Photo Credit: Michael Giladi / Flash 90

More than a million birds in Israel have been killed in 20 avian flu-infected hotspots around the country so far due to outbreaks of the avian flu caused by the H5N1 virus strain.

That figure, however does not include at least 5,200 wild cranes that have died of the disease as they pass over the Agamon Hula Lake nature reserve in the worst ecological disaster ever to hit the country.

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Around half a billion birds stop off in Israel on their migratory trip south to Africa for the winter. But one out of five has been infected with avian flu this season, officials say.

Israel’s Ministry of Agriculture has been battling the outbreaks of avian influenza disease caused by the H5N1 virus strain. In view of the risk to human and animal health, so far more than a million birds have been killed in 20 bird-infected hotspots across the country.

The World Organization for Animal Health is urging countries worldwide to raise awareness about bird flu, with at least 39 other countries reporting outbreaks. Scientists also say the avian flu is getting more aggressive.

The ministry meanwhile has been battling the outbreak largely in areas located around the Sea of Galilee, the Hula Valley and the Jezreel Valley.

Thousands of Wild Cranes Dying of H5N1 at Hula Valley Nature Reserve

Israel’s Agamon Hula Lake nature reserve is an idyllic spot, one located on the most important bird migration routes in the world.

Some 100,000 wild cranes have arrived in Israel since October, as they do every year for a pit stop on their migration to Africa. More than 40,000 of the birds are estimated to have remained for their winter vacation.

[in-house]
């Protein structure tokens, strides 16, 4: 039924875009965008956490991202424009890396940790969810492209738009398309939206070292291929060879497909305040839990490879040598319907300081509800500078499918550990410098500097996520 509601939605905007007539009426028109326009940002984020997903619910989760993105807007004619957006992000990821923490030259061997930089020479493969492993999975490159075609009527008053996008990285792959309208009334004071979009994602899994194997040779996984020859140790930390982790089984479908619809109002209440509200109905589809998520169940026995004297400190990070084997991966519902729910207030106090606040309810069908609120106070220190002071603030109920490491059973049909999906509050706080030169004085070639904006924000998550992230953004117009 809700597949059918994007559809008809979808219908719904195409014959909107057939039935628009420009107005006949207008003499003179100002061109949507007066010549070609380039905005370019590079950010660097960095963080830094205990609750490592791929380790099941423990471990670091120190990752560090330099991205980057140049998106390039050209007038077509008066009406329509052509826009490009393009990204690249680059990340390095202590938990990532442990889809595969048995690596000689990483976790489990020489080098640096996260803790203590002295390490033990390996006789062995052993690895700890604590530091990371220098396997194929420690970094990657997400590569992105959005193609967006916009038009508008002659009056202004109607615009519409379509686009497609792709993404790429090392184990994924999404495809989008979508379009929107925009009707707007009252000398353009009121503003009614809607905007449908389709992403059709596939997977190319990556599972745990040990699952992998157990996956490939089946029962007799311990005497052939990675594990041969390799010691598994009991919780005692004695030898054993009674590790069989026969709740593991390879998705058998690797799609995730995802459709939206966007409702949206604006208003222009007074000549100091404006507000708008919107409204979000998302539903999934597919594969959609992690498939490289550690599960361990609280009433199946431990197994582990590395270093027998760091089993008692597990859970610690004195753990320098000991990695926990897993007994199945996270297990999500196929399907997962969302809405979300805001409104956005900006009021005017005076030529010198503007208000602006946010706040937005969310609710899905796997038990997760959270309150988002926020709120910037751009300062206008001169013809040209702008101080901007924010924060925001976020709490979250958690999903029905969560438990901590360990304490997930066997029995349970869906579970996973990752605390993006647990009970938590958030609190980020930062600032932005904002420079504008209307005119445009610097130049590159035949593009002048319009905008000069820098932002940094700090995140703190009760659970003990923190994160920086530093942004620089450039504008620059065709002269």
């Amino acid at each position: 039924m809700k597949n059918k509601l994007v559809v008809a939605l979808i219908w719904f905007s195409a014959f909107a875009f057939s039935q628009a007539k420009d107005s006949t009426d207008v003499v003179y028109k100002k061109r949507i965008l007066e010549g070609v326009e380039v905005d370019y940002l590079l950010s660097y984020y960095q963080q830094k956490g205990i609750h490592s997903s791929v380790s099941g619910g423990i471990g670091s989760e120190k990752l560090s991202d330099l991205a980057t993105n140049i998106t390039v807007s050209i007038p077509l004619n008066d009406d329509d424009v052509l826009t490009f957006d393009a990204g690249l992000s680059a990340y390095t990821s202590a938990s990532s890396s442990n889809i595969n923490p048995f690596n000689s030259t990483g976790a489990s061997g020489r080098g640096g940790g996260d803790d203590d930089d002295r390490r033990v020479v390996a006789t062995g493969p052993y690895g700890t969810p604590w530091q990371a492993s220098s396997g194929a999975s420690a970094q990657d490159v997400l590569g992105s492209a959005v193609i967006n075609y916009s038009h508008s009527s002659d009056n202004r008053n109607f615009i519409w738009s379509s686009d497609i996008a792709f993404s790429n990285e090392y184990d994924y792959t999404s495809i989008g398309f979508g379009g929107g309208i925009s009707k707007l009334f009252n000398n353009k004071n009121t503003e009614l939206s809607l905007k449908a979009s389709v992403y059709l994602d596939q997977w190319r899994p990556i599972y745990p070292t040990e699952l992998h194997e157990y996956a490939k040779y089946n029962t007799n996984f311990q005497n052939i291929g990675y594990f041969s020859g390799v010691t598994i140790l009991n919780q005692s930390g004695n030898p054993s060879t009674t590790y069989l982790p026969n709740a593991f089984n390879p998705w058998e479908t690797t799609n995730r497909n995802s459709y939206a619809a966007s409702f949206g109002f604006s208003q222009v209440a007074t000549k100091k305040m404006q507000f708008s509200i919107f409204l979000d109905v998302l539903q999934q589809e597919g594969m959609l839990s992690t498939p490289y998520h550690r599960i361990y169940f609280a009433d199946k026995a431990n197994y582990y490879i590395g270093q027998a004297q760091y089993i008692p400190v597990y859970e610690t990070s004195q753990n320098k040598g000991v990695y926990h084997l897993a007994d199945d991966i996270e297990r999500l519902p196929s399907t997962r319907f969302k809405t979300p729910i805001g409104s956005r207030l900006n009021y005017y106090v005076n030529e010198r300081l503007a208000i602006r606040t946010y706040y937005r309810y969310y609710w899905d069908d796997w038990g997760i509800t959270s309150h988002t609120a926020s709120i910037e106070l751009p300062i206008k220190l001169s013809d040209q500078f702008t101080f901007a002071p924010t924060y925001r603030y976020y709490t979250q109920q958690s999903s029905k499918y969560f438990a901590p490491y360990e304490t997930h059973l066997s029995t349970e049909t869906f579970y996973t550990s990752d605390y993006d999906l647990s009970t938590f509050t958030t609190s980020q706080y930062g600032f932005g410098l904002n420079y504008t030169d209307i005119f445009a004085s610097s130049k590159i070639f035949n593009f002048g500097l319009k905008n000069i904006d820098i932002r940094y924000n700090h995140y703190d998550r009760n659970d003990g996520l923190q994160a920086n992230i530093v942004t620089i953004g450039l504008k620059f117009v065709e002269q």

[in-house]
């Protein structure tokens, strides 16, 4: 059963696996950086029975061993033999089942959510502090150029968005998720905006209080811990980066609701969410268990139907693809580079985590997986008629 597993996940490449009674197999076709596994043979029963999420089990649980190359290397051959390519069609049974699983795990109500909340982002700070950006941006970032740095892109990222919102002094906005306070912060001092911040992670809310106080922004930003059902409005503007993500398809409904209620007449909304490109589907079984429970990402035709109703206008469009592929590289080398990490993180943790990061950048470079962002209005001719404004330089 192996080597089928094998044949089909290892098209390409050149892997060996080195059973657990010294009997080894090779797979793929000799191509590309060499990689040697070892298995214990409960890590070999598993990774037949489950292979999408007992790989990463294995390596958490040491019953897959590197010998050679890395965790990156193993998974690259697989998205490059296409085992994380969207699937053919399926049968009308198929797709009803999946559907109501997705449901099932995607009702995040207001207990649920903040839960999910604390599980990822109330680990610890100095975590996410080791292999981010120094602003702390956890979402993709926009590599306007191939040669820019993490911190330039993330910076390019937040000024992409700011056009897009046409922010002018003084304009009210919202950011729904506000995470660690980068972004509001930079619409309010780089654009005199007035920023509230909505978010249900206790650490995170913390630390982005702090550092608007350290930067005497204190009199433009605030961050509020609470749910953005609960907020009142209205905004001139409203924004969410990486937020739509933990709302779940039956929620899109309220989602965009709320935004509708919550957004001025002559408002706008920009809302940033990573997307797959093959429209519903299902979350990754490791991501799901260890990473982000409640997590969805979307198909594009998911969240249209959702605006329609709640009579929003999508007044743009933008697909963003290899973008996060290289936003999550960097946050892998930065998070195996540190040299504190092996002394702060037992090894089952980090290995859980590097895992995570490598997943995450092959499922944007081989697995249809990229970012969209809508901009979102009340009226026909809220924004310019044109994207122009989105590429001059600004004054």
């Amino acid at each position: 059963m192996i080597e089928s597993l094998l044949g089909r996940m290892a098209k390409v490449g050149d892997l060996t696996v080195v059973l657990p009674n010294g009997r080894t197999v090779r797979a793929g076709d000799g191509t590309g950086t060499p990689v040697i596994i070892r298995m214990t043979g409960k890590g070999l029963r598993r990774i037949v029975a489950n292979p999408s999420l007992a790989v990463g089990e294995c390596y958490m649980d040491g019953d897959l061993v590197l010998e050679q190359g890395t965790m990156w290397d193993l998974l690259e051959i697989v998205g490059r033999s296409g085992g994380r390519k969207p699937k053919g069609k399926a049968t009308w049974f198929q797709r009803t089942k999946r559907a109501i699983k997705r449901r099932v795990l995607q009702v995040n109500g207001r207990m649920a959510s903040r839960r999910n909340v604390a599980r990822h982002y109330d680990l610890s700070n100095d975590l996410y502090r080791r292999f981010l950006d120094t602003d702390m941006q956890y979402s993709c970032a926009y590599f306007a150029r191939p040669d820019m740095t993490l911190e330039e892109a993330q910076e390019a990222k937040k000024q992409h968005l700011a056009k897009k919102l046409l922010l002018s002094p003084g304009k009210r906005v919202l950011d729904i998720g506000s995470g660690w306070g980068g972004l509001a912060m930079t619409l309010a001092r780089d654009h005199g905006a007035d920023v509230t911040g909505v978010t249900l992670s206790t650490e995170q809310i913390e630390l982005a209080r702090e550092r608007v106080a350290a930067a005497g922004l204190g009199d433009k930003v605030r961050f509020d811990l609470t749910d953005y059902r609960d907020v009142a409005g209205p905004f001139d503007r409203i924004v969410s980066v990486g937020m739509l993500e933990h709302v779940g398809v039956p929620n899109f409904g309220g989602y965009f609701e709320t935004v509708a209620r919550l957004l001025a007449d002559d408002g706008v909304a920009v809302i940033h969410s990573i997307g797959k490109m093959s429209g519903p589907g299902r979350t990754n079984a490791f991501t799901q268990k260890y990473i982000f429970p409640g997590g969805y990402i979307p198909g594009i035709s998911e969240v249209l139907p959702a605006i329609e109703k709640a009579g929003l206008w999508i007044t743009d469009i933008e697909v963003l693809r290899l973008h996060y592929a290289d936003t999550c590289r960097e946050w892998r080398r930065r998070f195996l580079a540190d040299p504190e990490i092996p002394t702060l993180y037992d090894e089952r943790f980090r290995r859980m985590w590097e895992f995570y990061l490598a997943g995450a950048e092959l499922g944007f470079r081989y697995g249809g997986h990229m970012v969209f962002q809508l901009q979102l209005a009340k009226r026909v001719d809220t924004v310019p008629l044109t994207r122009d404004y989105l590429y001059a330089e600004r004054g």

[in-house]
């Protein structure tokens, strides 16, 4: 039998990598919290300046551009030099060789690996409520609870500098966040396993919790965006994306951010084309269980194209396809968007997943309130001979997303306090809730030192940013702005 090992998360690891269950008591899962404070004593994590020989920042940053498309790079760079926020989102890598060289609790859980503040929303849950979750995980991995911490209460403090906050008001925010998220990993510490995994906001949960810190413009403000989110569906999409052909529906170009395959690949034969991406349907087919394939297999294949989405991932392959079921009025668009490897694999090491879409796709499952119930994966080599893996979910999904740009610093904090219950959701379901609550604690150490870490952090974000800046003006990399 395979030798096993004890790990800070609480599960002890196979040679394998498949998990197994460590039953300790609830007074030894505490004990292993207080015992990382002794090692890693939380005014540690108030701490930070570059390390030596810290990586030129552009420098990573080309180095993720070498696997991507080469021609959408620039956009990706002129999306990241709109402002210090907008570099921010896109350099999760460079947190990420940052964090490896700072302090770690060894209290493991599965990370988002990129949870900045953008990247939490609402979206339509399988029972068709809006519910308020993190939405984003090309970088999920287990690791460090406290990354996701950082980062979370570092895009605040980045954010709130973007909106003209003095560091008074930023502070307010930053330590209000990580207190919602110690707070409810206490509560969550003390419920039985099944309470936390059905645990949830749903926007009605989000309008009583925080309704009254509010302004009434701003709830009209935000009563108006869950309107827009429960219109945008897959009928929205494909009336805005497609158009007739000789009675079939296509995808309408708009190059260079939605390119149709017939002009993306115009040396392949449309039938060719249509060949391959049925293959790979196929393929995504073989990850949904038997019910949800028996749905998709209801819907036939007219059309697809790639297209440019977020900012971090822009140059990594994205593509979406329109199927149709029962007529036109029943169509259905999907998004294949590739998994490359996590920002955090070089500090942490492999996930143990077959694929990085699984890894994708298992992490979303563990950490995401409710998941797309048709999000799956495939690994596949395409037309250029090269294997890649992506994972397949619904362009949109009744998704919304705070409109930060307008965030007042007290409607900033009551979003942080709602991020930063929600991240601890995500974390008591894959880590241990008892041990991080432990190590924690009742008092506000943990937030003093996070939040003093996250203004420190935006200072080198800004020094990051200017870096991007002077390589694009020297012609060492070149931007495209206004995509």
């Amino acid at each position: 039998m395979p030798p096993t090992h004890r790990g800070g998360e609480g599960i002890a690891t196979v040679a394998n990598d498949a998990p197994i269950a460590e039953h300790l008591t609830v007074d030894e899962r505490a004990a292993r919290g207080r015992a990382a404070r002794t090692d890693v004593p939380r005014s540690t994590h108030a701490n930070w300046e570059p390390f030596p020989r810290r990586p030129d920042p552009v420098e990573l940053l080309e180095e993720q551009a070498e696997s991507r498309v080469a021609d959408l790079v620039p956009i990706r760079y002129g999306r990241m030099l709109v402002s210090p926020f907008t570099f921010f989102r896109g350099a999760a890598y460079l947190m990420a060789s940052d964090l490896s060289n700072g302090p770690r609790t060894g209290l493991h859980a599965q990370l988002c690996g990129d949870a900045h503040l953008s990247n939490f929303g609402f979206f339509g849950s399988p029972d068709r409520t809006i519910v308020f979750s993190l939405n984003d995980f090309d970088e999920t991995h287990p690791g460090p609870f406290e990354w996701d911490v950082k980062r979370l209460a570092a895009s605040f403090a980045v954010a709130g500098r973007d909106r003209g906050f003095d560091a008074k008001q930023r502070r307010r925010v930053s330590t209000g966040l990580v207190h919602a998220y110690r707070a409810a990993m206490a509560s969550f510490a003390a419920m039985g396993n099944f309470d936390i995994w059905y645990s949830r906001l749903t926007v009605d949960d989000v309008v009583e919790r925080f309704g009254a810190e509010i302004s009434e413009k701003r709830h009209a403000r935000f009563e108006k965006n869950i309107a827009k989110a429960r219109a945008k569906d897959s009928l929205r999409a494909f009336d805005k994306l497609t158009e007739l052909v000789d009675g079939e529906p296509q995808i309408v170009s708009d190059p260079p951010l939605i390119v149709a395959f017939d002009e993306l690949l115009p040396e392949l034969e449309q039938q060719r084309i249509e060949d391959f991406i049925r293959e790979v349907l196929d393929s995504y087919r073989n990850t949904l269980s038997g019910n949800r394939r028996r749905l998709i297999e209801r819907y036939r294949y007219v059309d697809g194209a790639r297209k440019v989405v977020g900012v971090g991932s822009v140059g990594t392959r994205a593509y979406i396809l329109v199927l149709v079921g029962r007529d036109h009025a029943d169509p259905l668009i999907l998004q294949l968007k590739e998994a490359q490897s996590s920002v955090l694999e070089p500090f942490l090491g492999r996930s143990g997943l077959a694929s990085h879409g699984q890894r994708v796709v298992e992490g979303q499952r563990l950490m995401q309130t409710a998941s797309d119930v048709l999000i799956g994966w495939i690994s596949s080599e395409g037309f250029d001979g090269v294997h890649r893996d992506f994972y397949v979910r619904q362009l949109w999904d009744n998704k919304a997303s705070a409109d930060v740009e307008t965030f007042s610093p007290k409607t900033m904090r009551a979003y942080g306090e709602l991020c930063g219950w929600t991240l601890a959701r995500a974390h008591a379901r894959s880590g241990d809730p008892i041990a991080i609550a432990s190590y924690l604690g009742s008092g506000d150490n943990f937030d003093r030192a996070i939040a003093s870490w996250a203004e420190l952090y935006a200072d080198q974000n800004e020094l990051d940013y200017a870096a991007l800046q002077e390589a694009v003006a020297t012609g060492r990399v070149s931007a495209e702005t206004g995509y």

But at least 5,200 of the cranes have died of the bird flu in the current outbreak. Employees of the Agriculture Ministry are continuing to treat the active centers, including in the Agamon Hula nature reserve.

The good news is that all centers of infection have been isolated.

At egg farms in Moshav Margaliot, egg laying hens were crowded in the coops, and the virus could not be prevented from passing from hen to hen. The number of birds destroyed at the site was approximately 537,000 laying hens.

One million poultry that were destroyed due to infection included approximately 4,900 turkeys used for breeding; 355,000 turkeys raised for consumption; 586,600 ingots; 17,000 ducks raised for consumption; and about 63,300 birds used for heavy breeding.

Following the killing of the laying hens, there was a fear of a shortage of about 10 percent of eggs available for consumption in Israel and about 2.4 percent of the organic eggs.

In response to the reported concern over an egg shortage, the Agriculture Minister Oded Forer ordered the opening of tariffs, thus allowing the import of eggs to Israel.

Israelis consume around 200 million eggs per month.

That move has ensured that any possible egg shortage will end before it really gets started. At present, there is no shortage of turkey or chicken in Israel.

TPS contributed to this report.

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Hana Levi Julian is a Middle East news analyst with a degree in Mass Communication and Journalism from Southern Connecticut State University. A past columnist with The Jewish Press and senior editor at Arutz 7, Ms. Julian has written for Babble.com, Chabad.org and other media outlets, in addition to her years working in broadcast journalism.